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PEARSON, ALWAYS LEARNING, and MYLAB are exclusive trademarks owned by Pearson Education, Inc. or its affiliates in the U.S. and/or other countries.

Unless otherwise indicated herein, any third-party trademarks, logos, or icons that may appear in this work are the property of their respective owners, and any references to third-party trademarks, logos, icons, or other trade dress are for demonstrative or descriptive purposes only. Such references are not intended to imply any sponsorship, endorsement, authorization, or promotion of Pearson’s products by the owners of such marks, or any relationship between the owner and Pearson Education, Inc., or its affili- ates, authors, licensees, or distributors.

Library of Congress Cataloging-in-Publication Data Names: Mariotti, Steve, author. | Glackin, Caroline, author. Title: Entrepreneurship: starting & operating a small business / Steve Mariotti, Caroline Glackin. Description: Fifth Edition. | New York: Pearson Education, [2020] | Revised edition of the authors’ Entrepreneurship, 2016. | Includes index. Identifiers: LCCN 2018028031 | ISBN 9780135210529 (softcover) Subjects: LCSH: New business enterprises—Management. | Entrepreneurship. Classification: LCC HD62.5 .M3567 2019 | DDC 658.1/1—dc23 LC record available at https://lccn.loc.gov/2018028031 1 18

ISBN 10: 0-13-5210526 ISBN 13: 978-0-13-5210529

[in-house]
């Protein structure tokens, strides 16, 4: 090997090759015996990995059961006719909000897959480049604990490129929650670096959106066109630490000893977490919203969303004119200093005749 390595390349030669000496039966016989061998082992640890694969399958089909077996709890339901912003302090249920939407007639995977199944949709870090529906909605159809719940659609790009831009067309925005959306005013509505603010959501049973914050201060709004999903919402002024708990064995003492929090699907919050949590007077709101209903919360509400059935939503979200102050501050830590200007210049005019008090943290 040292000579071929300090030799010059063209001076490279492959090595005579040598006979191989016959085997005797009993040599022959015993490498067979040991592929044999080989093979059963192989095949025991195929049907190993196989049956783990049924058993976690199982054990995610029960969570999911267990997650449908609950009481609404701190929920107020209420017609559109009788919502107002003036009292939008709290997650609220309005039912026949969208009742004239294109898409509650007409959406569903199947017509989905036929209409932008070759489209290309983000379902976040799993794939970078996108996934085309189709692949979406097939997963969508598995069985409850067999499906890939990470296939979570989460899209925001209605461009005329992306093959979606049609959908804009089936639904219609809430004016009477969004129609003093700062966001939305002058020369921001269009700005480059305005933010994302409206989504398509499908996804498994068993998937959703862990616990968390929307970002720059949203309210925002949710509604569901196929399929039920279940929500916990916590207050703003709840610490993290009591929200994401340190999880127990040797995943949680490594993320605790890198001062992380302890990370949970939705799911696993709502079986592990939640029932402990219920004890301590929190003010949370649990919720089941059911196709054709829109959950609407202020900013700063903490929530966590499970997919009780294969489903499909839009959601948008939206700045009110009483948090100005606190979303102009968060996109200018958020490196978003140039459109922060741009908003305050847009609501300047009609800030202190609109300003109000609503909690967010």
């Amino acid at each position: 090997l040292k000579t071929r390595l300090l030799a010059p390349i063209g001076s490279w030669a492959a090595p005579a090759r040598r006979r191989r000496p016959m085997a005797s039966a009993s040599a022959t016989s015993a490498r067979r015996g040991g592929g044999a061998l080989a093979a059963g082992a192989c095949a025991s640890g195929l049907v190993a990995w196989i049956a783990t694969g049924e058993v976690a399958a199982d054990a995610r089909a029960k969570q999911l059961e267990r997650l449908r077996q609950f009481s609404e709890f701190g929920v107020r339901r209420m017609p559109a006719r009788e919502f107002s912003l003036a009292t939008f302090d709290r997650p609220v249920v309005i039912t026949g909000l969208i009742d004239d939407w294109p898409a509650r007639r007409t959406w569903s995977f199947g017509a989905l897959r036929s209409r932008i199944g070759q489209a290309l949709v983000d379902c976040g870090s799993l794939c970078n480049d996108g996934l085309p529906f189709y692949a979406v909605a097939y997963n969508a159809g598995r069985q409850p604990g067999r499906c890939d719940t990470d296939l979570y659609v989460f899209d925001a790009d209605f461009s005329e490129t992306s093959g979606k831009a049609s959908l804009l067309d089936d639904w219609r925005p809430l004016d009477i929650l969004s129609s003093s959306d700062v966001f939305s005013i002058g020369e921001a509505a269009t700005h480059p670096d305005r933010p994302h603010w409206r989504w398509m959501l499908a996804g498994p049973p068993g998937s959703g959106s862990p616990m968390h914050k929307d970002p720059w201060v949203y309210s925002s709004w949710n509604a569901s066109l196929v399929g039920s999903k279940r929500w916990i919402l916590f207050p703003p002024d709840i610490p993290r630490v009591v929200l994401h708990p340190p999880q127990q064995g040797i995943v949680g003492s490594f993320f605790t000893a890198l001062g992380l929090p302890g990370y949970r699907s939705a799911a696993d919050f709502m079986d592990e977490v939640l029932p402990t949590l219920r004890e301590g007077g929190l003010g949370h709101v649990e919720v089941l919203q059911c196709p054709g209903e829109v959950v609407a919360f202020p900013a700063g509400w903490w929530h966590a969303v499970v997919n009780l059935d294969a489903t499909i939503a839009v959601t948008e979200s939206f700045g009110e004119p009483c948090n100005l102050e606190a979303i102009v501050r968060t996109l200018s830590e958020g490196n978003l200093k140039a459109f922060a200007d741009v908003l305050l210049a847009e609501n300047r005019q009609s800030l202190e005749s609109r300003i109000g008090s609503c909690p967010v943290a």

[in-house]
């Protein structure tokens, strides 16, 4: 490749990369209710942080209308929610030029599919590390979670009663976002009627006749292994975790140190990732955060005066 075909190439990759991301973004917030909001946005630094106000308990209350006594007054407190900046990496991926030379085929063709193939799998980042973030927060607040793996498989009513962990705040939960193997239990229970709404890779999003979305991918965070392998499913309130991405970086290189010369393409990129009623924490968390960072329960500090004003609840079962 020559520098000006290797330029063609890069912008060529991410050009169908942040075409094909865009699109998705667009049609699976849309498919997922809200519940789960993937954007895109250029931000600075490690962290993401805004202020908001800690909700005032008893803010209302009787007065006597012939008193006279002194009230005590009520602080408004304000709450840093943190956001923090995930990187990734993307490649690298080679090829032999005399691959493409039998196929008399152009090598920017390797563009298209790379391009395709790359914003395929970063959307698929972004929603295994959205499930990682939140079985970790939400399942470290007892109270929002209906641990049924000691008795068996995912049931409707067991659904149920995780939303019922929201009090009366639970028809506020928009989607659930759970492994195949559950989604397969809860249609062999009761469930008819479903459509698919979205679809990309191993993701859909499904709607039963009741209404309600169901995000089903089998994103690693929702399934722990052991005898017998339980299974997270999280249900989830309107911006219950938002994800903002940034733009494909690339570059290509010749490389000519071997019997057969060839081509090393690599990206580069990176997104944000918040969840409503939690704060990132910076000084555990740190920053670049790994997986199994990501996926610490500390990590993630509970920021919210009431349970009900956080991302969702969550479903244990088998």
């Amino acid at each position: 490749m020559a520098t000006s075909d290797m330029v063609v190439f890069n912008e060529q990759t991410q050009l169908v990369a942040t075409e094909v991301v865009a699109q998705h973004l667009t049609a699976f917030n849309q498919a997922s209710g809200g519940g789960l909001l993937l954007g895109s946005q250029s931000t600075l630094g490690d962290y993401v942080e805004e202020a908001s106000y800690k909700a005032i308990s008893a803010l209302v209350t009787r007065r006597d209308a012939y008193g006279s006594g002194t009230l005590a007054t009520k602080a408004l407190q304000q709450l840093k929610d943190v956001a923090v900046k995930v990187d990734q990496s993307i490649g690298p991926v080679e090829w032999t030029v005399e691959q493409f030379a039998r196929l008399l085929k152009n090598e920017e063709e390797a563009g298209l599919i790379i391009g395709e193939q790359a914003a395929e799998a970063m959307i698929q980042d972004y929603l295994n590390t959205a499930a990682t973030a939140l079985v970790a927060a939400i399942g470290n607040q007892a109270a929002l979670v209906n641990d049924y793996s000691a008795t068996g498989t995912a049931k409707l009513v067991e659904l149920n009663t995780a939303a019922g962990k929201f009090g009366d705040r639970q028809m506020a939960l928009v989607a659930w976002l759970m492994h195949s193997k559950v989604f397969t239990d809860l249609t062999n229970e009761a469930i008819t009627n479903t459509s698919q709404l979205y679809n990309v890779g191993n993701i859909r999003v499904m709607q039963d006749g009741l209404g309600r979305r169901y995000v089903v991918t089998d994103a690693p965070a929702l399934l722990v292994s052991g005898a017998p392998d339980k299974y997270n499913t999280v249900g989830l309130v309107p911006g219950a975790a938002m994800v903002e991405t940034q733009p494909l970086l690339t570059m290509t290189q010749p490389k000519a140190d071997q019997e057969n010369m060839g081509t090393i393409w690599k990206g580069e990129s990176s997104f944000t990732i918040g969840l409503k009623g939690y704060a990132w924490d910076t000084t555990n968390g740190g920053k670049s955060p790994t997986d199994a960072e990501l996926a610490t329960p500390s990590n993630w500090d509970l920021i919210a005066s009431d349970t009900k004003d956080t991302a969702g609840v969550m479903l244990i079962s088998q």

Special thanks to Kathryn Davis, Shelby M. C. Davis, Kimberly La Manna, Abby Moffat, and Diana Davis Spencer.

Also to my mother, Nancy Mason Mariotti, who taught me that a great teacher can affect eternity.

—Steve Mariotti

To my children, Elise and Spencer, whose support and love are essential parts of this book.

To my parents, Howard and Maria Wiedenman, who truly understood the importance of education, my love and gratitude.

—Caroline Glackin

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vii

Brief Contents

UNIT 1 Entrepreneurial Pathways 1 Chapter 1 Entrepreneurs and

Entrepreneurship 2 Chapter 2 Pathways to Success: Processes

and Instruments 36 Chapter 3 Creating Business

from  Opportunity 98 Unit 1 Entrepreneurial Pathways:

SPANX—Idea to Entrepreneurial Opportunity 131

UNIT 2 Integrated Marketing 135 Chapter 4 Exploring Your Market 136 Chapter 5 Developing the Marketing

Mix and Plan 164 Chapter 6 Smart Selling and Effective

Customer Service 204 Unit 2 Integrated Marketing:

Kitchen Arts & Letters, Inc.—An Independent Bookstore Defies Industry Odds 229

UNIT 3 Show Me the Money: Finding, Securing, and Managing It 233

Chapter 7 Understanding and Managing Start- Up, Fixed, and Variable Costs 234

Chapter 8 Using Financial Statements to Guide a Business 260